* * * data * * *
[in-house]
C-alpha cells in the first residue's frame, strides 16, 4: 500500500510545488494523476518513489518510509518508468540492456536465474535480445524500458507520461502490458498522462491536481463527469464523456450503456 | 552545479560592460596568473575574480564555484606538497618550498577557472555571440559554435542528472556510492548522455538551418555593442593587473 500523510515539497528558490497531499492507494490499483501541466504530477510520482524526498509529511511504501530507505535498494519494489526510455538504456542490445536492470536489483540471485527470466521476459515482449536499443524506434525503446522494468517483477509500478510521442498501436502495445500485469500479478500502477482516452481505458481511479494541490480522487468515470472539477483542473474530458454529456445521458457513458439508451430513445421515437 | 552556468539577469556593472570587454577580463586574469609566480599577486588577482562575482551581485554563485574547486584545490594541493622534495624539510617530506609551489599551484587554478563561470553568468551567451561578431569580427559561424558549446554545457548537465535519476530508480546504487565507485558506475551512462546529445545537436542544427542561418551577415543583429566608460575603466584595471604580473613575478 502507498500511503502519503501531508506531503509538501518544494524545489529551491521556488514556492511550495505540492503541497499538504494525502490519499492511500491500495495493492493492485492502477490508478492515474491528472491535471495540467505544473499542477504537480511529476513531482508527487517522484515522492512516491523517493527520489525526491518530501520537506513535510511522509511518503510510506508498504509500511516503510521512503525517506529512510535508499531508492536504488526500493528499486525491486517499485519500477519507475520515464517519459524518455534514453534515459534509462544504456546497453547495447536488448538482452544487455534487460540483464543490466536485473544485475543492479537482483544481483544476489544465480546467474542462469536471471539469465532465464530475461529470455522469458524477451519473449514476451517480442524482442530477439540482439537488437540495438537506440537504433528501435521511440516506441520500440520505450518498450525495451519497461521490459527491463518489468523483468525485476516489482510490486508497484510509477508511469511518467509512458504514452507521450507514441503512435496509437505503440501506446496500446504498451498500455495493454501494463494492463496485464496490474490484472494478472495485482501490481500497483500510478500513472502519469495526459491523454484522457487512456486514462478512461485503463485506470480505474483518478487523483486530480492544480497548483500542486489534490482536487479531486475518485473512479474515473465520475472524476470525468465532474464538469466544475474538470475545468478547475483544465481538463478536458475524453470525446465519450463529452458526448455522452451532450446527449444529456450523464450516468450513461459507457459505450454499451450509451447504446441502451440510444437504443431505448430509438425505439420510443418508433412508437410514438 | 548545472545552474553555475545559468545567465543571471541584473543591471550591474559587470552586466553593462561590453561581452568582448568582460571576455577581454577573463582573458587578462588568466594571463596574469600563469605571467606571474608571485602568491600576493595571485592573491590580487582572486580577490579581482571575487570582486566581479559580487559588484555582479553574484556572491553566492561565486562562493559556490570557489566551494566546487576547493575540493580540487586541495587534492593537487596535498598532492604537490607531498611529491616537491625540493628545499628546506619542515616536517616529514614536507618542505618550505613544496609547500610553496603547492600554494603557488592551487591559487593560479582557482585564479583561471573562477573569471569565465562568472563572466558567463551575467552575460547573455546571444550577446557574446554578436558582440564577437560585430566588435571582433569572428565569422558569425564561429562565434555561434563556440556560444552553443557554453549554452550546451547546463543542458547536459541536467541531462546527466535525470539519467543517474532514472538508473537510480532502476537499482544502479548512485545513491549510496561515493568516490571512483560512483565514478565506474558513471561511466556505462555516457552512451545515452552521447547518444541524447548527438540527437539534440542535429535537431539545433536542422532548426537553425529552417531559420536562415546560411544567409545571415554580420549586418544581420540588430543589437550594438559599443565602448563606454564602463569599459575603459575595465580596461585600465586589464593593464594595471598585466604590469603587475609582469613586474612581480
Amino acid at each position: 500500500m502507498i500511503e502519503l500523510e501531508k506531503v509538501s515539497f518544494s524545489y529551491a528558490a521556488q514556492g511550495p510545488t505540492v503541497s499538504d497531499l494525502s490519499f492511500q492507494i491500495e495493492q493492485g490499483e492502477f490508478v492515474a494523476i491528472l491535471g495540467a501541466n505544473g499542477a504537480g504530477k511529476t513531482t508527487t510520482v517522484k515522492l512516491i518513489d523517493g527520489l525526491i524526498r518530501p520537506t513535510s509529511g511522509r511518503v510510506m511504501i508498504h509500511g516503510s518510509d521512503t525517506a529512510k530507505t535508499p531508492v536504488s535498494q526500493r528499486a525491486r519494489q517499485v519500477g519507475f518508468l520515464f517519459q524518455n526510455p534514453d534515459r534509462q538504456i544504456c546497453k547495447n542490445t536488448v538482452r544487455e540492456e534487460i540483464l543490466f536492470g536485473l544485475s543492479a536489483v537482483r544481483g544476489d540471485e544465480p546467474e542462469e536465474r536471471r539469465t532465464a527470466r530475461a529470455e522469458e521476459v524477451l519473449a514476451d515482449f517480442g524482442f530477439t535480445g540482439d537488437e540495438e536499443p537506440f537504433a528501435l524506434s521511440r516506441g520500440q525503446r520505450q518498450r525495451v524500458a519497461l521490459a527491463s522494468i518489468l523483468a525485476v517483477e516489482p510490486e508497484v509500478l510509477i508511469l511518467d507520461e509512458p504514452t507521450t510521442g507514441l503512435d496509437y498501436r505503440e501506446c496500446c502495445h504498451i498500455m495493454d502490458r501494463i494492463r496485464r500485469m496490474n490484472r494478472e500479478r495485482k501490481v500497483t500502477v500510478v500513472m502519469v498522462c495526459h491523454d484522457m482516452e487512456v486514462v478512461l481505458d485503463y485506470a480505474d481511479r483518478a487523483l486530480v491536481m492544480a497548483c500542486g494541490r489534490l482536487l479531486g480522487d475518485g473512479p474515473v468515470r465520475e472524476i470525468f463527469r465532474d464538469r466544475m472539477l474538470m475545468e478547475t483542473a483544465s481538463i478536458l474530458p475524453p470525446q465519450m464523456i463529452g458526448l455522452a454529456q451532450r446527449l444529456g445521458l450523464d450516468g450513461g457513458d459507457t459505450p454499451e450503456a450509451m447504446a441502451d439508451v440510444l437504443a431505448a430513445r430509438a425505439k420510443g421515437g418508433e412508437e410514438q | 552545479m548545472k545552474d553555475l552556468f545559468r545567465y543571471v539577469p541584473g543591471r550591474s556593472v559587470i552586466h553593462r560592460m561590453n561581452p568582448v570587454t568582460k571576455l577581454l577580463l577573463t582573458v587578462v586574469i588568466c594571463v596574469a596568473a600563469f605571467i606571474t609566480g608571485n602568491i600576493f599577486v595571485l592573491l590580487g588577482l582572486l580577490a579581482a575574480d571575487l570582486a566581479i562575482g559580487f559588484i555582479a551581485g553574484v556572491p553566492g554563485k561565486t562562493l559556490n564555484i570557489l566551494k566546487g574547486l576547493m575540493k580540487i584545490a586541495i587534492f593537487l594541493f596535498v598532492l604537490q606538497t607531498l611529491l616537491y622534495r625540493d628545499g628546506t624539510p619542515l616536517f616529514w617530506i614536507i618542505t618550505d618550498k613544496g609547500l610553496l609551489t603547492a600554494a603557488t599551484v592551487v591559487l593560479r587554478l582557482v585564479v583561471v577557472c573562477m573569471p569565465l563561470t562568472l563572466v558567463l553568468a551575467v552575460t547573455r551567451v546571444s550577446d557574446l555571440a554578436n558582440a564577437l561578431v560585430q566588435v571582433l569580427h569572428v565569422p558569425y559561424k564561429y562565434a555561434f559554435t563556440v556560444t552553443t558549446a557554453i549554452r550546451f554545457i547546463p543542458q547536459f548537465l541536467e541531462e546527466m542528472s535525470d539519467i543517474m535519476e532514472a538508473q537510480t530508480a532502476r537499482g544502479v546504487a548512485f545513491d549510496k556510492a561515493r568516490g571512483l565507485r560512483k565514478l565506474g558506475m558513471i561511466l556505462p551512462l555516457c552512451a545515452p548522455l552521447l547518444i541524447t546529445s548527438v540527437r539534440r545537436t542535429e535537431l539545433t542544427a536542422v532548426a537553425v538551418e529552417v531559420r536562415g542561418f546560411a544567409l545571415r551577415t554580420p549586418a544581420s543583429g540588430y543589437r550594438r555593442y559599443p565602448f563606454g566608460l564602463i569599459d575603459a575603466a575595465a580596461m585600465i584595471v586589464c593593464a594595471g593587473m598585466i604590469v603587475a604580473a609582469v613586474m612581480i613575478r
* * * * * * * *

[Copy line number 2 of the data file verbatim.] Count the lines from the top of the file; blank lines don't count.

C-alpha cells in the first residue's frame, strides 16, 4: 500500500510545488494523476518513489518510509518508468540492456536465474535480445524500458507520461502490458498522462491536481463527469464523456450503456 | 552545479560592460596568473575574480564555484606538497618550498577557472555571440559554435542528472556510492548522455538551418555593442593587473 500523510515539497528558490497531499492507494490499483501541466504530477510520482524526498509529511511504501530507505535498494519494489526510455538504456542490445536492470536489483540471485527470466521476459515482449536499443524506434525503446522494468517483477509500478510521442498501436502495445500485469500479478500502477482516452481505458481511479494541490480522487468515470472539477483542473474530458454529456445521458457513458439508451430513445421515437 | 552556468539577469556593472570587454577580463586574469609566480599577486588577482562575482551581485554563485574547486584545490594541493622534495624539510617530506609551489599551484587554478563561470553568468551567451561578431569580427559561424558549446554545457548537465535519476530508480546504487565507485558506475551512462546529445545537436542544427542561418551577415543583429566608460575603466584595471604580473613575478 502507498500511503502519503501531508506531503509538501518544494524545489529551491521556488514556492511550495505540492503541497499538504494525502490519499492511500491500495495493492493492485492502477490508478492515474491528472491535471495540467505544473499542477504537480511529476513531482508527487517522484515522492512516491523517493527520489525526491518530501520537506513535510511522509511518503510510506508498504509500511516503510521512503525517506529512510535508499531508492536504488526500493528499486525491486517499485519500477519507475520515464517519459524518455534514453534515459534509462544504456546497453547495447536488448538482452544487455534487460540483464543490466536485473544485475543492479537482483544481483544476489544465480546467474542462469536471471539469465532465464530475461529470455522469458524477451519473449514476451517480442524482442530477439540482439537488437540495438537506440537504433528501435521511440516506441520500440520505450518498450525495451519497461521490459527491463518489468523483468525485476516489482510490486508497484510509477508511469511518467509512458504514452507521450507514441503512435496509437505503440501506446496500446504498451498500455495493454501494463494492463496485464496490474490484472494478472495485482501490481500497483500510478500513472502519469495526459491523454484522457487512456486514462478512461485503463485506470480505474483518478487523483486530480492544480497548483500542486489534490482536487479531486475518485473512479474515473465520475472524476470525468465532474464538469466544475474538470475545468478547475483544465481538463478536458475524453470525446465519450463529452458526448455522452451532450446527449444529456450523464450516468450513461459507457459505450454499451450509451447504446441502451440510444437504443431505448430509438425505439420510443418508433412508437410514438 | 548545472545552474553555475545559468545567465543571471541584473543591471550591474559587470552586466553593462561590453561581452568582448568582460571576455577581454577573463582573458587578462588568466594571463596574469600563469605571467606571474608571485602568491600576493595571485592573491590580487582572486580577490579581482571575487570582486566581479559580487559588484555582479553574484556572491553566492561565486562562493559556490570557489566551494566546487576547493575540493580540487586541495587534492593537487596535498598532492604537490607531498611529491616537491625540493628545499628546506619542515616536517616529514614536507618542505618550505613544496609547500610553496603547492600554494603557488592551487591559487593560479582557482585564479583561471573562477573569471569565465562568472563572466558567463551575467552575460547573455546571444550577446557574446554578436558582440564577437560585430566588435571582433569572428565569422558569425564561429562565434555561434563556440556560444552553443557554453549554452550546451547546463543542458547536459541536467541531462546527466535525470539519467543517474532514472538508473537510480532502476537499482544502479548512485545513491549510496561515493568516490571512483560512483565514478565506474558513471561511466556505462555516457552512451545515452552521447547518444541524447548527438540527437539534440542535429535537431539545433536542422532548426537553425529552417531559420536562415546560411544567409545571415554580420549586418544581420540588430543589437550594438559599443565602448563606454564602463569599459575603459575595465580596461585600465586589464593593464594595471598585466604590469603587475609582469613586474612581480